Second Semester Overview. 1935-2013. Topics We Will Cover This Semester. World War II The atomic bomb The Cold War 1950s Youth Culture Conformity in the 1950s Civil Rights Movement Space Race Non-conformity in the 1960s Equality movements Stagnation in the 1970s Environmentalism
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Europe’s Response to Hitler
Now we have “peace in our time!” Herr Hitler is a man we can do business with.
Hitler gets Greedy
If you were Hitler, what would be your strategy for invading France?
Picking sides without actually picking sides
Air Raid Shelters During the Blitz
The events that bring America into the war
America enters the war
In the future days, which we seek to make secure, we look forward to a world founded upon four essential human freedoms. The first is freedom of speech and expression—everywhere in the world. The second is freedom of every person to worship God in his own way—everywhere in the world. The third is freedom from want—which, translated into world terms, means economic understandings which will secure to every nation a healthy peacetime life for its inhabitants—everywhere in the world. The fourth is freedom from fear—which, translated into world terms, means a world-wide reduction of armaments to such a point and in such a thorough fashion that no nation will be in a position to commit an act of physical aggression against any neighbor—anywhere in the world. That is no vision of a distant millennium. It is a definite basis for a kind of world attainable in our own time and generation. That kind of world is the very antithesis of the so-called new order of tyranny which the dictators seek to create with the crash of a bomb.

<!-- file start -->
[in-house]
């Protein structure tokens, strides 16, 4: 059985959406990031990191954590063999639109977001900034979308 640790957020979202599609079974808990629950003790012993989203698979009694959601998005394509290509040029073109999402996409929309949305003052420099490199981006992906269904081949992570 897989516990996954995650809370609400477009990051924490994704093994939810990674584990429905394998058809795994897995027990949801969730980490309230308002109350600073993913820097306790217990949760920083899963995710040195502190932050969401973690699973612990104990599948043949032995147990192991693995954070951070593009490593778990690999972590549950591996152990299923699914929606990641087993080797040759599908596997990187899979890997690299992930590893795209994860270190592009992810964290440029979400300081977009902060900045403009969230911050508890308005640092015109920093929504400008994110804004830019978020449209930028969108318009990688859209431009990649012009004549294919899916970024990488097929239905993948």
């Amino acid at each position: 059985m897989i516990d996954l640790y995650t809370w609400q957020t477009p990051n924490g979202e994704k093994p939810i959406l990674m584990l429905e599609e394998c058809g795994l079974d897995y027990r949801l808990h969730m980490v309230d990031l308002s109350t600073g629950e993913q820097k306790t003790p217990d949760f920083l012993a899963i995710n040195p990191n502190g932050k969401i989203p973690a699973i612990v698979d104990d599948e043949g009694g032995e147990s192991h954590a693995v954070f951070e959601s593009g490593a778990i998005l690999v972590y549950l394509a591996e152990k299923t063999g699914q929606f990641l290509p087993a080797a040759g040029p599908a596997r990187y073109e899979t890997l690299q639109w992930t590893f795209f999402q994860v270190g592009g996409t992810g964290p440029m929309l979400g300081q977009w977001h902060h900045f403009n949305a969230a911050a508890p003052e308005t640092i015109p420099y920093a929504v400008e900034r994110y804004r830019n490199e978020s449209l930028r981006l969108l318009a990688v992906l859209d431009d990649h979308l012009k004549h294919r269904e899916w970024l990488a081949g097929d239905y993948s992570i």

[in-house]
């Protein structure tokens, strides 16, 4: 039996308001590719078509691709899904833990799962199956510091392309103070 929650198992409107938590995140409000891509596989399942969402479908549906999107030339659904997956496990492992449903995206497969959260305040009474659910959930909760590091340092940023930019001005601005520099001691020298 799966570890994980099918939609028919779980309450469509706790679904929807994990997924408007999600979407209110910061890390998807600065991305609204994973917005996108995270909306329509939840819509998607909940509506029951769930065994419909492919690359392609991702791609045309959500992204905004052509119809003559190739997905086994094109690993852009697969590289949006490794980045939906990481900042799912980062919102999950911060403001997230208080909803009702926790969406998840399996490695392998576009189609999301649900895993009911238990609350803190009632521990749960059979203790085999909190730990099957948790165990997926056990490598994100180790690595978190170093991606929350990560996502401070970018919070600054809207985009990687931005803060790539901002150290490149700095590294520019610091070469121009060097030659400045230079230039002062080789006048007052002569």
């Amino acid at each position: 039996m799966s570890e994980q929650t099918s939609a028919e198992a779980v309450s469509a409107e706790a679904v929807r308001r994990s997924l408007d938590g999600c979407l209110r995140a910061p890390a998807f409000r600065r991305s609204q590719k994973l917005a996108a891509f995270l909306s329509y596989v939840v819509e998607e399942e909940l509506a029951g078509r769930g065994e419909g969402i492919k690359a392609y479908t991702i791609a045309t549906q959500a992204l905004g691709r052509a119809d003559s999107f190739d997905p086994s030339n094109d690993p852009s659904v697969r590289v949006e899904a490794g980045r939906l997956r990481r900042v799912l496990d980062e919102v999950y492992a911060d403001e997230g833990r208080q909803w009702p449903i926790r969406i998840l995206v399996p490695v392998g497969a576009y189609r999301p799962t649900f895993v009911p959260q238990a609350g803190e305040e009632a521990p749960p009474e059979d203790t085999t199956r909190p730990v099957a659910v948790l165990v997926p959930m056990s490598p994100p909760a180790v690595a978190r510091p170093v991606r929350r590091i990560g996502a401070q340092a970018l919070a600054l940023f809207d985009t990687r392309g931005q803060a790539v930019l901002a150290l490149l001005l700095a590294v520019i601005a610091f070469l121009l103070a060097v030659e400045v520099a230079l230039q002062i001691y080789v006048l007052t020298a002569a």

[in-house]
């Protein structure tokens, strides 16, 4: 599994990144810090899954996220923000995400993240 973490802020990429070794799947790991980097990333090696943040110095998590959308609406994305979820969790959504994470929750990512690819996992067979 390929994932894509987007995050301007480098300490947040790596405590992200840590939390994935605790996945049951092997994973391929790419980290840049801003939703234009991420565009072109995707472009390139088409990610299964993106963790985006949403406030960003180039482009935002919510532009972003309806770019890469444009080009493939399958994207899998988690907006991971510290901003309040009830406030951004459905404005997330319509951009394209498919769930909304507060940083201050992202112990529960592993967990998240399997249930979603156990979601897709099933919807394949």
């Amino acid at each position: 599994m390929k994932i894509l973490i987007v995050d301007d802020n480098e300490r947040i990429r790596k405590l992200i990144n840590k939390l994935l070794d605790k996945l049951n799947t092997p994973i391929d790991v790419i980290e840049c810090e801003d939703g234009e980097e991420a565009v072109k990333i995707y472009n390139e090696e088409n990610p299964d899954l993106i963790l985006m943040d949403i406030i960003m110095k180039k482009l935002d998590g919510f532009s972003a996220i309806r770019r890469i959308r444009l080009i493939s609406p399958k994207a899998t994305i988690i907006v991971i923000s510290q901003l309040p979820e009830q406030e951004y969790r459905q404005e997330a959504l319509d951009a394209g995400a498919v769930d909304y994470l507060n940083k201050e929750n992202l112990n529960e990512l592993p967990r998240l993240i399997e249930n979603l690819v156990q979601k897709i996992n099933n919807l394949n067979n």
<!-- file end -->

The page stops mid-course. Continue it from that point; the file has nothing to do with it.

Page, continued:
—Franklin D. Roosevelt, excerpted from the State of the Union Address to the Congress, January 6, 1941
Early Battles Against Japan
“I was questioned by a Japanese officer, who found out that I had been in a Philippine Scout Battalion. The [Japanese] hated the Scouts… Anyway, they took me outside and I was forced to watch as they buried six of my Scouts alive. They made the men dig their own graves, and then had them kneel down in a pit. The guards hit them over the head with shovels to stun them and piled earth on top.”
76,000 prisoners (12,000 Americans) marched 60 miles in the blazing heat to POW camps
It was decided that the military would bomb Tokyo.
Using short-range B-25 bombers, they took off from nearby aircraft carriers, bombed the city, and landed in China.
he Doolittle raid was America's first strike back at the Japanese during the war. With Japan running through the Pacific much like the Germans did to Europe in the beginnings of WWII , this was the first opportunity for the US to go on the offensive, with previous battles being solely defensive. We struck the Japanese home land, which Japan thought could not be done by the fact that the US Navy was severly damaged by the attack on Pearl Harbor. It lifted the morale of the entire country by letting the Japanese know that we were down but not defeated.
The Japanese quickly changed their strategy when they realized that the bombs could have killed their emperor.
They decided to bring the US Navy into battle near New Guinea and at Midway Island to break the supply line to Australia.
American code breakers had already discovered the Japanese plan, which allowed the US Navy to intercept the Japanese and keep supply lines open.
Admiral Nimitz saw an opportunity to ambush the Japanese fleet.
Unaware, the Japanese launched their aircraft against Midway, and were met by a blizzard of antiaircraft fire; 38 planes were shot down.Battle of Midway
The Japanese prepared a second wave of attack, but American aircraft caught them and destroyed their aircraft carriers, along with the fuel, bombs, and aircraft held on them.
Admiral Yamamoto ordered his remaining ships to retreat.
This was a major turning point in the war in the Pacific, with the U.S. stopping the Japanese fleet its advance into the Pacific.